cubes

Abstract

Behavioral Manifestations, Agression and Plaque Distribution in Transgenic Mouse Models of Alzhiemer's Disease

I. MORGANSTERN1, D. HE1, J. HOROWITZ1, R. ZENOWICH1, P. KONDLE2, A. BLECKERT2, M. MASEK2, T. RAGAN2, T. HANANIA1
1Behavioral Pharmacology, PsychoGenics, Inc., Paramus, NJ, USA;
2TissueVision, Somerville, MA, USA;

Background: Behavioral aggression is a common neuropsychiatric symptom that coincides with progressive cognitive decline in adults with Alzheimer’s disease (AD). One of the key hallmarks of AD is progressive accumulation of amyloid-beta (Aβ) throughout the brain. The present study was aimed at measuring non-cognitive behaviors such as aggression and relevant pathologies such as plaque load and distribution in mutant mice expressing human APP, namely the APP/PS1 (APPsw/PS1 (m146L)) and TASD41 (hAPP751 with the London V717I9/Swedish double mutation K670M/N671L).

Methods: In the current study, we were interested in examining progression of behavioral manifestations in male mice of both the APP/PS1 and TASD41 lines. The resident-intruder paradigm was used to assess aggression in AD mice. We also utilized proprietary algorithm-based behavioral platform, the SmartCube® System, to assess whole animal behavior longitudinally. To compliment these behavioral outputs, we additionally performed Serial Two-Photon whole brain imaging and analysis of the distribution, size and density of Aβ-plaques in young and aged AD mice using the TissueCyte® imaging platform.

Results: The present findings demonstrate increased aggressive behavior in aged APP/PS1 and TASD41 male mice compared to wild-type littermates. We also demonstrate pharmacological attenuation of aggression in AD mice with acute administration of either antipsychotic (Risperidone) or anxiolytic (Busipirone). Using sophisticated algorithm-based system, SmartCube®, we were able to identify a phenotype effect and distinct behavioral changes in male AD mice as early as 5 months of age that progressed over time. In line with the behavioral data, our whole brain TissueCyte® based analyses suggests that younger mice (∼4-5 months) exhibit very sparse parenchymal plaques while aged mice (>7 months) show a clear progression in the number/size of plaques and display differential increases in regional plaque load number/size.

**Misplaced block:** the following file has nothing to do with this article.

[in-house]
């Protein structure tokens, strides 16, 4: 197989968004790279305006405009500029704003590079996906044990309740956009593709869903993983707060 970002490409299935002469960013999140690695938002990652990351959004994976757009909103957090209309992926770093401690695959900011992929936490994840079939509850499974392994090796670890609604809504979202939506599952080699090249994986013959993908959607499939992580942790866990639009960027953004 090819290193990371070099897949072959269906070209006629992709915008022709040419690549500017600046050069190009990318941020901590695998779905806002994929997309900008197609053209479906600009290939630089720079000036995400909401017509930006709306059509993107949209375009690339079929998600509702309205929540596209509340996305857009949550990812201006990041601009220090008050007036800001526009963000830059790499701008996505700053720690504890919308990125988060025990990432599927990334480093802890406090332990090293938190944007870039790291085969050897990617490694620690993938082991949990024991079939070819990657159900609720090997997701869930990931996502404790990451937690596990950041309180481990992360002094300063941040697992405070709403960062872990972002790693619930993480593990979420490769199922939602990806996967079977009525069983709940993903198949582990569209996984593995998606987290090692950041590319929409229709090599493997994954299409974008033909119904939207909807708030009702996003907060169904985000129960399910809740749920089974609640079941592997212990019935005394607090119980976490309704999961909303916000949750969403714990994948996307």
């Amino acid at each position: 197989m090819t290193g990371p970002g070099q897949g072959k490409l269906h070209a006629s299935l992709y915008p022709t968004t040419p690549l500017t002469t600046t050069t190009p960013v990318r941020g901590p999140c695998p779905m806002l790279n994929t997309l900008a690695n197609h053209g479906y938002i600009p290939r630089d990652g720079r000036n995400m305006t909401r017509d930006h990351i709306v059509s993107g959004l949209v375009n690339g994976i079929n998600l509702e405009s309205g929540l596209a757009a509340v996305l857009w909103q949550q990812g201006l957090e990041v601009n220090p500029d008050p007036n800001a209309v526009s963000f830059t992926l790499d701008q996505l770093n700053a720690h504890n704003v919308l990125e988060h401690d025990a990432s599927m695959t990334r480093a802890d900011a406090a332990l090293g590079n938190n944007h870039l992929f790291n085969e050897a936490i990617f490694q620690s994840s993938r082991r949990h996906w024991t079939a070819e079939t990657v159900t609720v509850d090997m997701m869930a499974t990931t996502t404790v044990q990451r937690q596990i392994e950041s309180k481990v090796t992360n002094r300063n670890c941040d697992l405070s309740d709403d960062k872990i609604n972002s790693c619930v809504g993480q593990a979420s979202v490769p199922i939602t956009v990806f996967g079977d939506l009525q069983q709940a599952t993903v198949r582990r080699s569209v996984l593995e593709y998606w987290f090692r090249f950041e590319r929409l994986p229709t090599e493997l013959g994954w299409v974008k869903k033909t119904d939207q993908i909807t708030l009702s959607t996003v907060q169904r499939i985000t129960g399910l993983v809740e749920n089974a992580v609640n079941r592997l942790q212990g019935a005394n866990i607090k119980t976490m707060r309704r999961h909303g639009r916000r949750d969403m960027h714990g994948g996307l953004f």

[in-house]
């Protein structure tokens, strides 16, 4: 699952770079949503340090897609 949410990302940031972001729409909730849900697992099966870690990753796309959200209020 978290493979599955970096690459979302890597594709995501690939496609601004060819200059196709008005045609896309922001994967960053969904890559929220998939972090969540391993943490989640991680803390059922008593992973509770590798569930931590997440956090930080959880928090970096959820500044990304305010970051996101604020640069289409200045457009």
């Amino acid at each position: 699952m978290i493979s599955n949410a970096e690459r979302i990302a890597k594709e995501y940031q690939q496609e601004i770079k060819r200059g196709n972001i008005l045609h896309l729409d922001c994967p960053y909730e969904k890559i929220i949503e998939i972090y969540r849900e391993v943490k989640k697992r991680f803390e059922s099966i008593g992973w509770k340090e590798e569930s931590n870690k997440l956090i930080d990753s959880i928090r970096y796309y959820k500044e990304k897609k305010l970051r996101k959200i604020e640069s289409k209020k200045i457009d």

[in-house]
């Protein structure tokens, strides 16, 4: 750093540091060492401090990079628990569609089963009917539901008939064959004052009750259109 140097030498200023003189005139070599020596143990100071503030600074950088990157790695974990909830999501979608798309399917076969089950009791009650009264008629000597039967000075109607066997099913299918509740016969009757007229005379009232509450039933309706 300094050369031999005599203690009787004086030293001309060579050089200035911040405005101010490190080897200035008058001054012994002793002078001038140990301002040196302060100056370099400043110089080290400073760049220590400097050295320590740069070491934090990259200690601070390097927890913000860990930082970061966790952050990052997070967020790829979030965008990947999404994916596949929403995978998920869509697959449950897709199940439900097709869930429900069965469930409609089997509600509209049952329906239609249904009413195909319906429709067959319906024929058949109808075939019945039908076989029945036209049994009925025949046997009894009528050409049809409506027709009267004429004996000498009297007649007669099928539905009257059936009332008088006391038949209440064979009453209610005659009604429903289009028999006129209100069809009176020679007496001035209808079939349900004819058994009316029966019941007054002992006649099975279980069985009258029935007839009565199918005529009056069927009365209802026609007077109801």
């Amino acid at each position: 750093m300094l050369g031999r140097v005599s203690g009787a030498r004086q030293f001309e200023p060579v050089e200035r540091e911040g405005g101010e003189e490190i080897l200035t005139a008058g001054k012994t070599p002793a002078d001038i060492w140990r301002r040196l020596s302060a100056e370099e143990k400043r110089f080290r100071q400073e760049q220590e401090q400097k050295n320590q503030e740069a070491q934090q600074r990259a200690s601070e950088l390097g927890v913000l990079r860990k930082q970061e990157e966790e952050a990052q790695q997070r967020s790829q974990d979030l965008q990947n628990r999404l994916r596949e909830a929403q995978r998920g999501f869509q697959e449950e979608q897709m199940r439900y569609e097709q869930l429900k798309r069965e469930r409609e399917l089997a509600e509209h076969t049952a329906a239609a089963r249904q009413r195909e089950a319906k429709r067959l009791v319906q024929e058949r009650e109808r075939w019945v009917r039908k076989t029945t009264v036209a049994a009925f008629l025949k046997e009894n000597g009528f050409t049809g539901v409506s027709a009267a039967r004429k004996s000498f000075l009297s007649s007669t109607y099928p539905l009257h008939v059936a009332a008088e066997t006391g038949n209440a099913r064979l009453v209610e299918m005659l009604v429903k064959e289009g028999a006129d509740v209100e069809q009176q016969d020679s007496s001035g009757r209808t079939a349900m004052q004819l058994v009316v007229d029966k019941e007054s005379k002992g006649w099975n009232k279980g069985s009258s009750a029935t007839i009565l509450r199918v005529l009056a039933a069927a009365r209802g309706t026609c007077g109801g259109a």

Conclusions: In summary, we demonstrate clear aggressive behavior and pharmacological validation in aged, male mouse models of amyloidosis, with more advanced computer vision systems identifying distinctive behavioral patterns and discriminating the phenotype at early disease stages. Together with the region-specific progression of plaque densities, these models present a valuable tool for early intervention and improved assessment of potential therapeutic approaches for AD and in particular AD-induced aggression.

 

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